According to Bloomberg news, Enbridge’s forty year old pipeline “Line 9” began pumping crude oil from Sarnia to Montreal earlier this week. About 60,000 barrels of crude was received as of Tuesday.
Line 9 passes through 99 towns and cities and 14 Indigenous communities in Ontario and Quebec.
The article states that “Enbridge began reversing the 300,000 barrel-a-day pipeline in 2011 as refineries in eastern Canada looked to tap into cheaper oil being produced in western Canada and the U.S. Midwest.”
A pipeline safety expert with over forty years of experience in the energy sector, Richard Kuprewicz, has stated that the probability of Line 9 rupturing is over 90% in the first five years of operation. This is due to the large number of fractures in the aging pipeline and the fact that Line 9 will carry various different kinds of crude- including diluted bitumen- which adds additional stresses to the pipeline.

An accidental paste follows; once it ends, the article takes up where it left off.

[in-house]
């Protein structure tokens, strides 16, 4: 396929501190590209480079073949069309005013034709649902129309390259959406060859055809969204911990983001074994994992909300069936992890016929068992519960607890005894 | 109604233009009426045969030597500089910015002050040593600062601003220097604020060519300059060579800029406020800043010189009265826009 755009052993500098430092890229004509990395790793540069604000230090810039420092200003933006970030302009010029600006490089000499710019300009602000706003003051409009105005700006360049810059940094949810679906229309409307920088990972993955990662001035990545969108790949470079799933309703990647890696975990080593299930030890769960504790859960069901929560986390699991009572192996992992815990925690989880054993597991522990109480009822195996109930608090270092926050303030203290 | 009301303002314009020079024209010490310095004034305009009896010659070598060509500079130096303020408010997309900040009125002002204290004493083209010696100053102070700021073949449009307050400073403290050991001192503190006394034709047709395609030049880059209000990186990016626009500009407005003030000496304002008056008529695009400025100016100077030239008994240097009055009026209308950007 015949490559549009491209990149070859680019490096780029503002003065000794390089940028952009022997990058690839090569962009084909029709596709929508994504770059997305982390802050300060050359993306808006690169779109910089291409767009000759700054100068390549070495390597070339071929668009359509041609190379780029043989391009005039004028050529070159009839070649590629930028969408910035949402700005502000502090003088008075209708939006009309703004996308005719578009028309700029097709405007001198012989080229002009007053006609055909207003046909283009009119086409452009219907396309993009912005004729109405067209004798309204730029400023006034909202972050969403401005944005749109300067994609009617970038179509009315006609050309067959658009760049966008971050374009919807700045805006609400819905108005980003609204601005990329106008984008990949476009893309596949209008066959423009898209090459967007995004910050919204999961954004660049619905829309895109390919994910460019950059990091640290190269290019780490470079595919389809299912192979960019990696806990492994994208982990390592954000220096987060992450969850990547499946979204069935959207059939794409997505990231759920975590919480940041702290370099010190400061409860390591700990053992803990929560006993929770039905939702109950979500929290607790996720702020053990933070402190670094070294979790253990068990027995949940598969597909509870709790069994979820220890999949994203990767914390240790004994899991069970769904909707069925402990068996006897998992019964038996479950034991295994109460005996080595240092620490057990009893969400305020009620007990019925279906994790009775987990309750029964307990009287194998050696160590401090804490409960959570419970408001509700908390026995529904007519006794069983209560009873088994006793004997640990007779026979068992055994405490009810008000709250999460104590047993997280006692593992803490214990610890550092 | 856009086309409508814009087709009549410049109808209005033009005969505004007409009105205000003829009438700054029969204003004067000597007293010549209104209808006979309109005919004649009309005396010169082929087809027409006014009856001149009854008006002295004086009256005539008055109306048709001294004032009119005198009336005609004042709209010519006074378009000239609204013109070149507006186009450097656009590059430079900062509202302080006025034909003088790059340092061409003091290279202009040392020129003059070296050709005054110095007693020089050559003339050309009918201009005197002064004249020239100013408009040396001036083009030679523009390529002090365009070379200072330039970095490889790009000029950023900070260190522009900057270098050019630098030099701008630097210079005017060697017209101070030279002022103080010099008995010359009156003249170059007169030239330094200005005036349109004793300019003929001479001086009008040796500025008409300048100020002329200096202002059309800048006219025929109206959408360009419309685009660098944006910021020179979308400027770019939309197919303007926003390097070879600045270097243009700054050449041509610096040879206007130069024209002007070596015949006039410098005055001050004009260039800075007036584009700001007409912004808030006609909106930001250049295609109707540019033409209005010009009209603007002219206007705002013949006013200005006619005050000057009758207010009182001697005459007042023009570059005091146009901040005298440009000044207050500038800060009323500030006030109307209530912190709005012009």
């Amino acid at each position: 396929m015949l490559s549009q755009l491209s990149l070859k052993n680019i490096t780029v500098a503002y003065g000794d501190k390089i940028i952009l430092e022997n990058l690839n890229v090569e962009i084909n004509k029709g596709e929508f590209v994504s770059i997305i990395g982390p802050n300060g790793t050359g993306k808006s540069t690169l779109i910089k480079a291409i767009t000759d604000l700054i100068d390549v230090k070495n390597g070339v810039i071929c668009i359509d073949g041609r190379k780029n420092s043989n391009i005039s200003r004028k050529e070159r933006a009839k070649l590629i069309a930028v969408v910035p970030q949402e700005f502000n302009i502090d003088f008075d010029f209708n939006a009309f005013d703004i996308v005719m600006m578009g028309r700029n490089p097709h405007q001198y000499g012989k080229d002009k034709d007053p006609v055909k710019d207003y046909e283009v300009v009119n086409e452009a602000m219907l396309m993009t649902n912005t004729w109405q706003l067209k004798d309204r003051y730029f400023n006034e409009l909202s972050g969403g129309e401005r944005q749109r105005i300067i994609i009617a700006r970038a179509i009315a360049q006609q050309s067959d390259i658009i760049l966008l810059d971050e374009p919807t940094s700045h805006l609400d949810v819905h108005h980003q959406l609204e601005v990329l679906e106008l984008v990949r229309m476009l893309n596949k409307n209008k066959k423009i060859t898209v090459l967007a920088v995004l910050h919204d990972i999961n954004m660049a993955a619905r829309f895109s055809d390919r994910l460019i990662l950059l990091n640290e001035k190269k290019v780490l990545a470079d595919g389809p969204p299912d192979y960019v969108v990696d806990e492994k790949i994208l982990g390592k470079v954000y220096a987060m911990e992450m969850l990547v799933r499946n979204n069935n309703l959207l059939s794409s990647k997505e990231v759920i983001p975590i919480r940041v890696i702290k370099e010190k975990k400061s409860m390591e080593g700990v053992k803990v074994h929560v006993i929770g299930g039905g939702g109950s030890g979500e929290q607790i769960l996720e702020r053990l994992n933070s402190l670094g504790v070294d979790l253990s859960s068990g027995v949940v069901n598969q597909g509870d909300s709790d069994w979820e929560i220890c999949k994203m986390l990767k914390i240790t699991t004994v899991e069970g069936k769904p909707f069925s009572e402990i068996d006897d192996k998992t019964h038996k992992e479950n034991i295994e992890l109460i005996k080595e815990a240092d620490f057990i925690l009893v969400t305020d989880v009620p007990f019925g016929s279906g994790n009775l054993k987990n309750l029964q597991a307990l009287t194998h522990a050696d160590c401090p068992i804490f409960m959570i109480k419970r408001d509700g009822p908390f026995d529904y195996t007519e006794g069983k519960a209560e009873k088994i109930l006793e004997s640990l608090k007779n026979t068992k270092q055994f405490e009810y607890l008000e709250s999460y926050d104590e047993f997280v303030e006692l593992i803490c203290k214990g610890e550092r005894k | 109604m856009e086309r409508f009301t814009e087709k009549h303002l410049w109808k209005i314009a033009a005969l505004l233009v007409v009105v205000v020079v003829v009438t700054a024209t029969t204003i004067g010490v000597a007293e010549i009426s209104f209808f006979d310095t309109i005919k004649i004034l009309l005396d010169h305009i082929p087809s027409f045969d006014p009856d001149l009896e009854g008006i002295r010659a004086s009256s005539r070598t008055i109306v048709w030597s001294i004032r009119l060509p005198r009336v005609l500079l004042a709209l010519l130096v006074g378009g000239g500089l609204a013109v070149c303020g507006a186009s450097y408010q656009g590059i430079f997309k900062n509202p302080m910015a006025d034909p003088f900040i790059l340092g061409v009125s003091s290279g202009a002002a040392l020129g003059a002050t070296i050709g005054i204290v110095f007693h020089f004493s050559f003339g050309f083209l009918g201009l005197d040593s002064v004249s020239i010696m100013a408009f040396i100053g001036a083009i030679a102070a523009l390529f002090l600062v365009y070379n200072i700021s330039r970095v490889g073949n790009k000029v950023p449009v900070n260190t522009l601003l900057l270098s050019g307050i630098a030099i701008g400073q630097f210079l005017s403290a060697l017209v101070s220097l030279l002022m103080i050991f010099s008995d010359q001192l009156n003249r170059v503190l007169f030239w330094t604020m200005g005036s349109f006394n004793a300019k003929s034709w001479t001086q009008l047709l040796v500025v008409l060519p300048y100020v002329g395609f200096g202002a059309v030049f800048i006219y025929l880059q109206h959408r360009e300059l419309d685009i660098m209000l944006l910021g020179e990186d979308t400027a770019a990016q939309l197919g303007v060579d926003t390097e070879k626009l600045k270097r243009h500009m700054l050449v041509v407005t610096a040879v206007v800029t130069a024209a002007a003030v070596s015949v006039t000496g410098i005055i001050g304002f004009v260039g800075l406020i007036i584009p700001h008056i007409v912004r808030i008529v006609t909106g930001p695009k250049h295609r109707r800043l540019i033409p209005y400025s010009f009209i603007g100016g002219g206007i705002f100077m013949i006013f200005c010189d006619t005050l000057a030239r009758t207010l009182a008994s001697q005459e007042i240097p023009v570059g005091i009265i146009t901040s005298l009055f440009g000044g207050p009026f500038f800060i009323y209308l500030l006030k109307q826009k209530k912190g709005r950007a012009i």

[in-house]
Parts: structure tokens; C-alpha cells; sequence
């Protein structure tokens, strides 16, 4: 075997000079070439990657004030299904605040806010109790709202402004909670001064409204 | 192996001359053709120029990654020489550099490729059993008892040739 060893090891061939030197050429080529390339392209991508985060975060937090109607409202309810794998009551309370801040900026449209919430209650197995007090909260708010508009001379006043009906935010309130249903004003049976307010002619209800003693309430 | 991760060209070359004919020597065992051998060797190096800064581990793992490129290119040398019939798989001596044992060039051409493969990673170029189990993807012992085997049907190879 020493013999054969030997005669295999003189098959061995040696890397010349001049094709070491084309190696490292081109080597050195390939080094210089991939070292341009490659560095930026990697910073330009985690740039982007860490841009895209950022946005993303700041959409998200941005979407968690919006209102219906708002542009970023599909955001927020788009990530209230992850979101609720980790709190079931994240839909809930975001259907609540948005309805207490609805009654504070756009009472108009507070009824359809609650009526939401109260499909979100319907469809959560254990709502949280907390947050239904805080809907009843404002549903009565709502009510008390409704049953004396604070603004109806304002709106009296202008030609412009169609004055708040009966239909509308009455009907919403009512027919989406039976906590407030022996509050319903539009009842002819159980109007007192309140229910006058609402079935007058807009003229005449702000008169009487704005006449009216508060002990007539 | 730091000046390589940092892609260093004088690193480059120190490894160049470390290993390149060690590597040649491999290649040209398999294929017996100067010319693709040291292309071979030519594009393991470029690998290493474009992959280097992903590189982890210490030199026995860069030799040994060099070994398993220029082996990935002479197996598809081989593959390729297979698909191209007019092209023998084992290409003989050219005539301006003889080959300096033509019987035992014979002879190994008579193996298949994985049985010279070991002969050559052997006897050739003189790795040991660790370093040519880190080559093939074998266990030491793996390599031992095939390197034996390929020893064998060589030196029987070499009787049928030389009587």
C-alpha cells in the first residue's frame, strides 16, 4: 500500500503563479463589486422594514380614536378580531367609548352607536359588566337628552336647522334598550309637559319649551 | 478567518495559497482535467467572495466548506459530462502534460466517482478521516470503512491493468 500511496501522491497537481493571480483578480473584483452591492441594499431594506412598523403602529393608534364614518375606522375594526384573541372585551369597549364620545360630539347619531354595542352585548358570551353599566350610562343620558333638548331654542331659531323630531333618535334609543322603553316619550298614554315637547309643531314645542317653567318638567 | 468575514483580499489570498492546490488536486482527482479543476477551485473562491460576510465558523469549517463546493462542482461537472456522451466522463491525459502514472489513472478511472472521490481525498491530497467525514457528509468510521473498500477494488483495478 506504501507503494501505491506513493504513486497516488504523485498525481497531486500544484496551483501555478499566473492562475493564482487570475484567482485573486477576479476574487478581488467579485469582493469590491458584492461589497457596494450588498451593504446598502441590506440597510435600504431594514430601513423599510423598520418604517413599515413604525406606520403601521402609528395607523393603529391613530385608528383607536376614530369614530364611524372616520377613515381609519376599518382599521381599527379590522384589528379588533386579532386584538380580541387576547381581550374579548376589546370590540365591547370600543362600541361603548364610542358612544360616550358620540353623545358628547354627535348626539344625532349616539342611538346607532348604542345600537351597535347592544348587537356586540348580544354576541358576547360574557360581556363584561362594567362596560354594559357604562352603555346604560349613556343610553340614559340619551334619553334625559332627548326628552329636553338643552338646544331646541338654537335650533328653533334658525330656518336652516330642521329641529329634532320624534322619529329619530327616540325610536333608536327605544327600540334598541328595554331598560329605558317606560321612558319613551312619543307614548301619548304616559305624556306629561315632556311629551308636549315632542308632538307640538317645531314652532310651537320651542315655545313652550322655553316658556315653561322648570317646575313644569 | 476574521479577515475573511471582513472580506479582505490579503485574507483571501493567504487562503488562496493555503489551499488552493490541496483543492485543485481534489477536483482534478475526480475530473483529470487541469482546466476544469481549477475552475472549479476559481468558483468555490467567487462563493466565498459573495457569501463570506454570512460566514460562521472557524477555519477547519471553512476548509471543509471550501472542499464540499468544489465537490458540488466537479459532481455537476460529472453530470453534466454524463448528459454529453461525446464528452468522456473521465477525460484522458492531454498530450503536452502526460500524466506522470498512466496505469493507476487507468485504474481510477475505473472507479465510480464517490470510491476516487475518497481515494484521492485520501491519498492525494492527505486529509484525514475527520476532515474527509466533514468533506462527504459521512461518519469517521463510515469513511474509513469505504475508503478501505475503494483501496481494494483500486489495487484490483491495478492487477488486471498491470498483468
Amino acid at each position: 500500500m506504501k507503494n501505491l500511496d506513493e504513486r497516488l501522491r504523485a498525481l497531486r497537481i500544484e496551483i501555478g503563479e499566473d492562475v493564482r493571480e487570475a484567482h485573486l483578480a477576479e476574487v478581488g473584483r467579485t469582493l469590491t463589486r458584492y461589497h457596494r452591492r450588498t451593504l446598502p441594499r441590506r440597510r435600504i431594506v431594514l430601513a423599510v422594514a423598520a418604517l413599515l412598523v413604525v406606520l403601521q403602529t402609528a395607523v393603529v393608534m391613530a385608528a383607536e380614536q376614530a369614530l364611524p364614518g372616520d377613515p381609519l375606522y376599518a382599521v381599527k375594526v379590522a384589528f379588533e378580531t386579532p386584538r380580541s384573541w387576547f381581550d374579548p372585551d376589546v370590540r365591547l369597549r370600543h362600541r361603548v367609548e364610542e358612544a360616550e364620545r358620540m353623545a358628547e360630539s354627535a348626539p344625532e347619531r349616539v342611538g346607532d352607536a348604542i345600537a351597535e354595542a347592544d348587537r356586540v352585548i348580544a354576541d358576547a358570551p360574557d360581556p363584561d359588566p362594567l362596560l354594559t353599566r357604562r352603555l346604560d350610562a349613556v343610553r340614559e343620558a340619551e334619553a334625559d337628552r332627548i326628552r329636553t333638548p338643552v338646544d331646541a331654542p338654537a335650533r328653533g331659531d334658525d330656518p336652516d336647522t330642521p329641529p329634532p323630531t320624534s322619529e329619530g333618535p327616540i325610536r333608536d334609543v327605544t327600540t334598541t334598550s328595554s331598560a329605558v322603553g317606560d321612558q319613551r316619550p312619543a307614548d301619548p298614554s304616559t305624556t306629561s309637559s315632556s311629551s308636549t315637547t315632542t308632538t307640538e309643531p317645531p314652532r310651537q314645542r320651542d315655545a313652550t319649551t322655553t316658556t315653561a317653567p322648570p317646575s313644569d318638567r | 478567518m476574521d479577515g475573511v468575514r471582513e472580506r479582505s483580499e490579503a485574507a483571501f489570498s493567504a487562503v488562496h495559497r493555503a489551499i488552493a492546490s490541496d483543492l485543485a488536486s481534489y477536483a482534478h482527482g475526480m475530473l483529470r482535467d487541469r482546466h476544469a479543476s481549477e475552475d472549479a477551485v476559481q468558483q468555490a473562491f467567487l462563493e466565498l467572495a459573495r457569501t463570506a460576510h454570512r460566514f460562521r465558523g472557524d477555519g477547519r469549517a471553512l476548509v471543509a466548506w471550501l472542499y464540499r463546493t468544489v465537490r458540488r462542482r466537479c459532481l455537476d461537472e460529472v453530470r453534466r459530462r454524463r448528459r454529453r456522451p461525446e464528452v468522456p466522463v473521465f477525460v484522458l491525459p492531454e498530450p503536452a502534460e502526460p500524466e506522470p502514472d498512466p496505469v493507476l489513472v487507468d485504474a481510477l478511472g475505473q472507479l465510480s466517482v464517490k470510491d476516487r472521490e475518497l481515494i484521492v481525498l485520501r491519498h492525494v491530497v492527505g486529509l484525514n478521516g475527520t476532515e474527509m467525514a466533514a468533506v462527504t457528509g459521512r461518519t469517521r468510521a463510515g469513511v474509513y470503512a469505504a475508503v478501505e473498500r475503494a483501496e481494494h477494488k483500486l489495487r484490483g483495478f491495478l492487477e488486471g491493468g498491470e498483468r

The Council of Canadians has grave concerns about the likelihood of Line 9 rupturing and the consequences of a diluted bitumen spill in the heart of the Great Lakes region. In July 2010, Enbridge’s Line 6 in Michigan ruptured, spilling millions of litres of diluted bitumen from the tar sands into the Kalamazoo River system. After five years and more than $1.5 billion dollars in cleanup costs, the river is still significantly polluted and Enbridge argues that further cleanup will do more harm than good- essentially admitting that tar sands oil cannot be effectively cleaned up in the case of a spill.
The Chippewas of the Thames First Nation plan to appeal the National Energy Board’s approval of Enbridge’s Line 9 pipeline at the Supreme Court this month due to the lack of free, prior and informed consent to the pipeline reversal.
Council of Canadians chapters in London, Hamilton, Guelph, Peel, Toronto, Peterborough and Northumberland have taken direct action against the reversal of Line 9 over the past two years.